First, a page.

Back in Iran, my mother sewed my dolls (despite the fact that it was the late ’80s). My first introduction to a doll that resembled a grown woman was in Italy, when, in transit as refugees, my parents treated me to a Barbie knock-off they bought at a local outdoor bazaar for a few lira. I was delighted to have a doll that looked like a grown woman, even if it was made of such cheap plastic that the left leg and right arm broke off after a few days.

I didn’t care that my Marbie (mock Barbie) looked like an amputee; she was the first doll I owned that wasn’t made of stuffing. 

I didn’t care that my Marbie (mock Barbie) looked like an amputee; she was the first doll I owned that wasn’t made of stuffing. I was always grateful to my mother for those hand-sewn, puffy rag dolls, but this Chinese-made, Italian-sold, limb-less Marbie was exhilarating.

In 1990, after we came to the United States,  my parents bought me an actual Barbie. I’ll never forget that Barbie. She was elegant. She was a ballerina. And she was the cheapest Barbie at Kmart on Third Street and Fairfax Avenue.  

It wasn’t that one Barbie doll was unaffordable, especially in the early 1990s; it was that I wanted more than one, because there was an unspoken understanding that any girl who only possessed one Barbie doll was, for lack of a better term, broke. But as most immigrants or refugees will attest, it’s often either a fake Barbie or real fruit juice, or a real Barbie and SunnyD.

I developed unrealistic body images from Barbie for different reasons: I was a Persian kid in a sea of many Ashkenazim. Back then, I would have traded an appendage for some blonde hair and blue eyes.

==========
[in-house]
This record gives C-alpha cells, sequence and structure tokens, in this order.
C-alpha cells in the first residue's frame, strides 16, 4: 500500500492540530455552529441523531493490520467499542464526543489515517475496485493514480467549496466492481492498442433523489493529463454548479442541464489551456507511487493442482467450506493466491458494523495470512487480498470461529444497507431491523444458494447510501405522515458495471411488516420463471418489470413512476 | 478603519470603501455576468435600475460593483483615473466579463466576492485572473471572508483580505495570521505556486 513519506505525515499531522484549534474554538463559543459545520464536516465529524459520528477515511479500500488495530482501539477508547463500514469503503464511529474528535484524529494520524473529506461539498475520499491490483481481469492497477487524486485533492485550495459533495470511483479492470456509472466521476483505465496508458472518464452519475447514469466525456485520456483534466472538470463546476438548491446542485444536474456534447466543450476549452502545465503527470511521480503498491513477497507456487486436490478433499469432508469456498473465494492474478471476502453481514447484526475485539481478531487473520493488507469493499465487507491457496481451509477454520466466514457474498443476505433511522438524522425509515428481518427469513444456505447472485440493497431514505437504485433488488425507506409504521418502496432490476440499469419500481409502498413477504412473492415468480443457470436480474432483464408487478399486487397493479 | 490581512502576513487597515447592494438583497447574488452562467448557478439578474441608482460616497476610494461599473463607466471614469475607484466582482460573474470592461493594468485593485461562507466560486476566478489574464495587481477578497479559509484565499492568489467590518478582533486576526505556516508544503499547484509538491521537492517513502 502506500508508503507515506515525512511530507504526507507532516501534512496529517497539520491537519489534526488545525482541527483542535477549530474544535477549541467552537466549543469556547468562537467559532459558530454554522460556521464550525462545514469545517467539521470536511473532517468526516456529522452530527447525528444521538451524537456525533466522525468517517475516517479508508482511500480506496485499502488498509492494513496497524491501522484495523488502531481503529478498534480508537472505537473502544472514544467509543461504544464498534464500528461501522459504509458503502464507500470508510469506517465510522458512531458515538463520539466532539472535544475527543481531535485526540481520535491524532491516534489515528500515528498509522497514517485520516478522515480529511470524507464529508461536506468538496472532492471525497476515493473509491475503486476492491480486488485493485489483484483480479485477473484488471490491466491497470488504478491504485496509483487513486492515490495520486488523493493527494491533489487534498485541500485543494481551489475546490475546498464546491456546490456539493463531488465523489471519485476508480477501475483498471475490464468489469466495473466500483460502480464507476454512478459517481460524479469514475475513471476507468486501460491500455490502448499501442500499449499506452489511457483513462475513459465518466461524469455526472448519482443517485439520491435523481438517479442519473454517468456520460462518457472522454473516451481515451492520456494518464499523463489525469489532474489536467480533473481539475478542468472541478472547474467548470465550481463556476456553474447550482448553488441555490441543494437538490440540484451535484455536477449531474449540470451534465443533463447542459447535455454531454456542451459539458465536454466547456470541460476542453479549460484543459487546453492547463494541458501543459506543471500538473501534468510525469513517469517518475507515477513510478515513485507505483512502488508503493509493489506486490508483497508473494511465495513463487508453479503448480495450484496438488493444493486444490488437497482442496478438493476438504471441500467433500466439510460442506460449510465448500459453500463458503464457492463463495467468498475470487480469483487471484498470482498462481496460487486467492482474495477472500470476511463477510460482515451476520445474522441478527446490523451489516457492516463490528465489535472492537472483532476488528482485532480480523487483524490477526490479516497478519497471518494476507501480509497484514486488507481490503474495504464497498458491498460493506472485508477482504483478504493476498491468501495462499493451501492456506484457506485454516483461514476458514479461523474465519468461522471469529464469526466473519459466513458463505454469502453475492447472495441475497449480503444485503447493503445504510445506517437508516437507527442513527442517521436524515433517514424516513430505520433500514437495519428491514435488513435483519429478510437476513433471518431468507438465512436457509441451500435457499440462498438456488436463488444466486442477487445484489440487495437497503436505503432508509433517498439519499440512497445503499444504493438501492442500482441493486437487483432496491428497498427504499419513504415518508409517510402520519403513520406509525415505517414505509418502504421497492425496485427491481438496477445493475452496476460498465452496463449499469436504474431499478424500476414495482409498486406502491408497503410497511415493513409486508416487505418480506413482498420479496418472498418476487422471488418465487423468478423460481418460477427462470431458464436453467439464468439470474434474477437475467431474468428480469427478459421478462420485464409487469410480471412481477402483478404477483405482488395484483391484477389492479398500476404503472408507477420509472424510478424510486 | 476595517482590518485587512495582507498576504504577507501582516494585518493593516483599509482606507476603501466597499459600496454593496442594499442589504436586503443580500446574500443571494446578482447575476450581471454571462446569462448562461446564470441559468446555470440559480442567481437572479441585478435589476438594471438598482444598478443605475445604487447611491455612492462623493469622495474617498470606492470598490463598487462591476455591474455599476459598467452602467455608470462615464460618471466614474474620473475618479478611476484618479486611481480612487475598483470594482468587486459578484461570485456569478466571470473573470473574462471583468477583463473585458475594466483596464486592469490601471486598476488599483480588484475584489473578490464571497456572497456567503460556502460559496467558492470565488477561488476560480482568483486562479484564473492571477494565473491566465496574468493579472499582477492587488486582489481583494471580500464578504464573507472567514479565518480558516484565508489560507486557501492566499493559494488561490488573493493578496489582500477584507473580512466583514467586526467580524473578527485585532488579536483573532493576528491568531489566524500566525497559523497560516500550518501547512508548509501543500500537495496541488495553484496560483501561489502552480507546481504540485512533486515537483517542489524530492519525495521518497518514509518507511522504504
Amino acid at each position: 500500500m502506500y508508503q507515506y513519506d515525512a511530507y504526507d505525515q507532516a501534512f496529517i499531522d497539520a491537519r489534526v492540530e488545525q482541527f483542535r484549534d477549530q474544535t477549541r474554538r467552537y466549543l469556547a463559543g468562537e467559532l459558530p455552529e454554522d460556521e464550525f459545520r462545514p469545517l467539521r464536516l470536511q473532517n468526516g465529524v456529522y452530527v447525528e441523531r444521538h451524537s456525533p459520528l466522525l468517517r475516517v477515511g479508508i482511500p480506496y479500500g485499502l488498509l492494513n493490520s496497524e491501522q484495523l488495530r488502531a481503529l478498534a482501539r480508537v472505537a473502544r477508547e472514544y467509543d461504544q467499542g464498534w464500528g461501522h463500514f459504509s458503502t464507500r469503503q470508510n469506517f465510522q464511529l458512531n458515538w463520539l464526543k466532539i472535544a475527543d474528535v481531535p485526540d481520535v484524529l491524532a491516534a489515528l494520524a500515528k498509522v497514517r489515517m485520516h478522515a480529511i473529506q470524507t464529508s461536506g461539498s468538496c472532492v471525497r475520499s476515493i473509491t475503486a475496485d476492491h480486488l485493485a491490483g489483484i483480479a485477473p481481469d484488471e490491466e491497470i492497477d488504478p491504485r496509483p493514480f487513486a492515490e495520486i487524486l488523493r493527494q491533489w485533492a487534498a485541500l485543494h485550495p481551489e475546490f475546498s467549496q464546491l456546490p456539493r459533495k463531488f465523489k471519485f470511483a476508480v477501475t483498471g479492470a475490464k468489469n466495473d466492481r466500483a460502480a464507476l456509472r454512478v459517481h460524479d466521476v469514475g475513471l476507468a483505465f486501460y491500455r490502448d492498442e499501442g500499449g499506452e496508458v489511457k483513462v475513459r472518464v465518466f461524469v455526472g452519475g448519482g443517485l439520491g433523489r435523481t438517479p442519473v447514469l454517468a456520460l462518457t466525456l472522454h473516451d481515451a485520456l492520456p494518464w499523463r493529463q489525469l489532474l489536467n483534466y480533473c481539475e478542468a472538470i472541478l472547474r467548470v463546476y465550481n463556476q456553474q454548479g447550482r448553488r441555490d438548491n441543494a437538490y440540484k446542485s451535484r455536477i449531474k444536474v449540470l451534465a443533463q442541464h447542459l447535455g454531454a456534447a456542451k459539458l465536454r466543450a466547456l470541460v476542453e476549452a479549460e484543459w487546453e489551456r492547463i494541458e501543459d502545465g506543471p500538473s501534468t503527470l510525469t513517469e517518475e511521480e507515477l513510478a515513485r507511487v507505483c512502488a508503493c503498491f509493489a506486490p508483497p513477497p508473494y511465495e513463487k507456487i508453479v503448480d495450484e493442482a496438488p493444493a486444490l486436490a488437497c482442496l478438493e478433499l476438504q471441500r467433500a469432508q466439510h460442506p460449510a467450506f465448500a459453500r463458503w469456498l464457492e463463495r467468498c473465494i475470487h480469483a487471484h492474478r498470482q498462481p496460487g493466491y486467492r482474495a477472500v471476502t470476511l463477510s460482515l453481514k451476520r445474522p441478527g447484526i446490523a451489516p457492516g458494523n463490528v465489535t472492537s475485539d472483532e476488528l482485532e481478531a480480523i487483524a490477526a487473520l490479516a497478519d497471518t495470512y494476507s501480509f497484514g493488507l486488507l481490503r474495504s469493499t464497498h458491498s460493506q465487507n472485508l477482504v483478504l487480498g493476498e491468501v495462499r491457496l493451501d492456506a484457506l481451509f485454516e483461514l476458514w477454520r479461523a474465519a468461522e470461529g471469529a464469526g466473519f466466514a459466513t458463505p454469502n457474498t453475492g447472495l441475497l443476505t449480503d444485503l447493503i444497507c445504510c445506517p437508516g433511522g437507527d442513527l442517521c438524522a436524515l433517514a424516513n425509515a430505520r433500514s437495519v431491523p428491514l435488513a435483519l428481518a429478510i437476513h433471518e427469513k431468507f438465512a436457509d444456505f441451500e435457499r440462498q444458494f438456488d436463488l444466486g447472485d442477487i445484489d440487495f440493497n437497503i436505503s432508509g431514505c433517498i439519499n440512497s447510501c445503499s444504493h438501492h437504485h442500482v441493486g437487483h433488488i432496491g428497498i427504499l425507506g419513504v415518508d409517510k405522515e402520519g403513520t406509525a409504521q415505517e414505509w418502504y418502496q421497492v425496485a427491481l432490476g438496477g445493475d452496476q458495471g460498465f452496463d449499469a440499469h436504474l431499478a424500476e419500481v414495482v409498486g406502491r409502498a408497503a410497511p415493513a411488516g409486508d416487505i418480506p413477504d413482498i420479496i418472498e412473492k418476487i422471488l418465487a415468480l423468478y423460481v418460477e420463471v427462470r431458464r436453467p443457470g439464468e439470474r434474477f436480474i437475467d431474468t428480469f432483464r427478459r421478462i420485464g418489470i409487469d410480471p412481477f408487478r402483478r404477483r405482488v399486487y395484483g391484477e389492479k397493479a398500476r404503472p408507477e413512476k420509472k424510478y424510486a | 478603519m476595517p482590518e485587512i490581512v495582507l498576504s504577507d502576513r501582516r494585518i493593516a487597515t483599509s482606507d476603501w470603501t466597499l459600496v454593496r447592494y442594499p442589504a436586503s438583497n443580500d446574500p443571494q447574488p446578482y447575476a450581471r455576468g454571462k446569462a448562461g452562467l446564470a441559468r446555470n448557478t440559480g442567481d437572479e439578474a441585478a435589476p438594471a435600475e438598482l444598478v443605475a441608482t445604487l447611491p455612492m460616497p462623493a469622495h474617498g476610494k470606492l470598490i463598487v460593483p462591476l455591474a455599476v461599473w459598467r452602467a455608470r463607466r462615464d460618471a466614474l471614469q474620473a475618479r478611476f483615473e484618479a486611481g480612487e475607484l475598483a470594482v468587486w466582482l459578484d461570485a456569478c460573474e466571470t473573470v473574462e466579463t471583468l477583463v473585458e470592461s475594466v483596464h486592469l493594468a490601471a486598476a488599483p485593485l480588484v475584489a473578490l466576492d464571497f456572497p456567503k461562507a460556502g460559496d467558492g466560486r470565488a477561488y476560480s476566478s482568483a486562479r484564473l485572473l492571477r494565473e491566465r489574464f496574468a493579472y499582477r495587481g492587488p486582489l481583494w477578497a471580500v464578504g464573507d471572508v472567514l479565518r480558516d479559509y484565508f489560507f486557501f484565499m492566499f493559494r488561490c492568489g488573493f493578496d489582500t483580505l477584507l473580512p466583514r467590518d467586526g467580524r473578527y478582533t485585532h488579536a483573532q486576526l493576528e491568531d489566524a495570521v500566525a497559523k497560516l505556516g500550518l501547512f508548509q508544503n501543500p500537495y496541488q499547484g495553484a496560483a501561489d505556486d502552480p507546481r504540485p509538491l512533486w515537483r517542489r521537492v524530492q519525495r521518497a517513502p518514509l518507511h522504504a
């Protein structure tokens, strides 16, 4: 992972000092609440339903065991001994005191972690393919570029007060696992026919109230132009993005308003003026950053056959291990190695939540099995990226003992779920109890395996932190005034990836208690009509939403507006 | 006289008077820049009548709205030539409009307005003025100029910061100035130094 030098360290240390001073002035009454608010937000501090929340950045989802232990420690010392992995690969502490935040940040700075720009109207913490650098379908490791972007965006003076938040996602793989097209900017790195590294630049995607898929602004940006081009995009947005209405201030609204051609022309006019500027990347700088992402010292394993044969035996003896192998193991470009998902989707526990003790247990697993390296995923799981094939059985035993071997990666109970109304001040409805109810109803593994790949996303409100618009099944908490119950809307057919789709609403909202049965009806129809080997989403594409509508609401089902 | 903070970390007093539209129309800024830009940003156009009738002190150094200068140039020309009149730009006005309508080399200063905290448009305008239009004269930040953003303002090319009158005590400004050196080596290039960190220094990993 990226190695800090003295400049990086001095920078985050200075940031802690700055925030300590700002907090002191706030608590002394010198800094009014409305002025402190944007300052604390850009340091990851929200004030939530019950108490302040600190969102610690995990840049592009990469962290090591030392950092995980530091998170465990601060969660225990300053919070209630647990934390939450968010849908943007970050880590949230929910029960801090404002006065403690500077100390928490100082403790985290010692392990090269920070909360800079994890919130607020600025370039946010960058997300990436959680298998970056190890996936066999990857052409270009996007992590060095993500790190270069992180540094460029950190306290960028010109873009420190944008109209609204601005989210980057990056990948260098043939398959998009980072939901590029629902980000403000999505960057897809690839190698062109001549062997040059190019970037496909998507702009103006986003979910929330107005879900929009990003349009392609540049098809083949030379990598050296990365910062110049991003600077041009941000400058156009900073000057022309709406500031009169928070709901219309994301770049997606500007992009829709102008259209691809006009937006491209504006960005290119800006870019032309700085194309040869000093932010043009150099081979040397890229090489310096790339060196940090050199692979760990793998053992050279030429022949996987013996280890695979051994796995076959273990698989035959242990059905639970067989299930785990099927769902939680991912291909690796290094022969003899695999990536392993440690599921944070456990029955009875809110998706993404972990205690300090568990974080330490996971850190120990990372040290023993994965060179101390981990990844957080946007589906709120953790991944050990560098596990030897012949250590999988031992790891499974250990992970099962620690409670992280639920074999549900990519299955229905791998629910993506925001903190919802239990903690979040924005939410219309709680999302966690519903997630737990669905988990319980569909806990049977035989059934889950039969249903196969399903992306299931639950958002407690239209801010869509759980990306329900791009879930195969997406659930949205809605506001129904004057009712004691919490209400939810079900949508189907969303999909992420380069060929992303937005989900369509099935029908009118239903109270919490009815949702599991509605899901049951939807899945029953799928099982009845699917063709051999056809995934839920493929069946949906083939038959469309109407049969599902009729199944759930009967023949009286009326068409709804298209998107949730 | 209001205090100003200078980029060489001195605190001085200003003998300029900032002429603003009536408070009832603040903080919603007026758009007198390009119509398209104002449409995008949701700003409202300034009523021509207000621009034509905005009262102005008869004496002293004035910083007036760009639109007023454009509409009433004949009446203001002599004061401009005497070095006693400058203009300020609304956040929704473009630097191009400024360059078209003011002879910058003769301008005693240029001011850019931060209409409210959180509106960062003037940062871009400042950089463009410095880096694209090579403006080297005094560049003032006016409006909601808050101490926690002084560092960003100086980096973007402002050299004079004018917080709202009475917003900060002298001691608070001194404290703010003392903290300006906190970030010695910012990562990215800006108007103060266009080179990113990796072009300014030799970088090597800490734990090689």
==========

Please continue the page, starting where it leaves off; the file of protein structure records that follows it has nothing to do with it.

Did Barbie promote unrealistic body expectations to me? Of course. But I didn’t yearn for Barbie’s ample cleavage, laughably thin waist or long legs that, in real life, would have rendered her half-woman/half giraffe. I developed unrealistic body images from Barbie for different reasons: I was a Persian kid in a sea of many Ashkenazim. Back then, I would have traded an appendage for some blonde hair and blue eyes. Perhaps I could have borrowed an arm or a leg from my fake Barbie back in Italy. 

In second grade, my parents magnanimously bought me a second Barbie, effectively disqualifying me from the One Barbie-ers group. “Hawaiian Barbie” had blindingly blonde hair and such a bad tan that I almost wanted to take her to see a dermatologist. 

A few years later, my sister’s friend brought over a garbage bag-full of amazing Barbie clothes. But by then, I was entering middle school and no longer gave myself permission to play with Barbies. I had just turned 12 and was more interested in Boyz II Men than Barbies.

No matter how you feel about her, Barbie is an important part of various Jewish American contributions to pop culture that truly made this country stand out in the past 100 years.

Ruth Handler Michael Williams/Getty Images

Jewish readers should know that Barbie was created by an American Jewish businesswoman named Ruth Handler and her husband, Elliot, and that “Barbie” director Greta Gerwig, though herself not Jewish, told The New York Times that she hopes viewers will watch the film and “feel like I did at Shabbat dinner” when, as a young girl, Gerwig and her family were guests at Shabbat meals hosted by observant family friends. No matter how you feel about her, Barbie is an important part of various Jewish American contributions to pop culture that truly made this country stand out in the past 100 years.

And to all those One Barbie-ers, or those with Marbies that are still being purchased at the 99 Cents Only Store (and their limbs are still falling off): Be patient. Many good things still lie ahead, including rewarding education, fulfilling careers and family life and, if interest rates allow, a perfectly reasonable Dreamhouse.


Tabby Refael is an award-winning writer, speaker and weekly columnist for The Jewish Journal of Greater Los Angeles. Follow her on Twitter and Instagram @TabbyRefael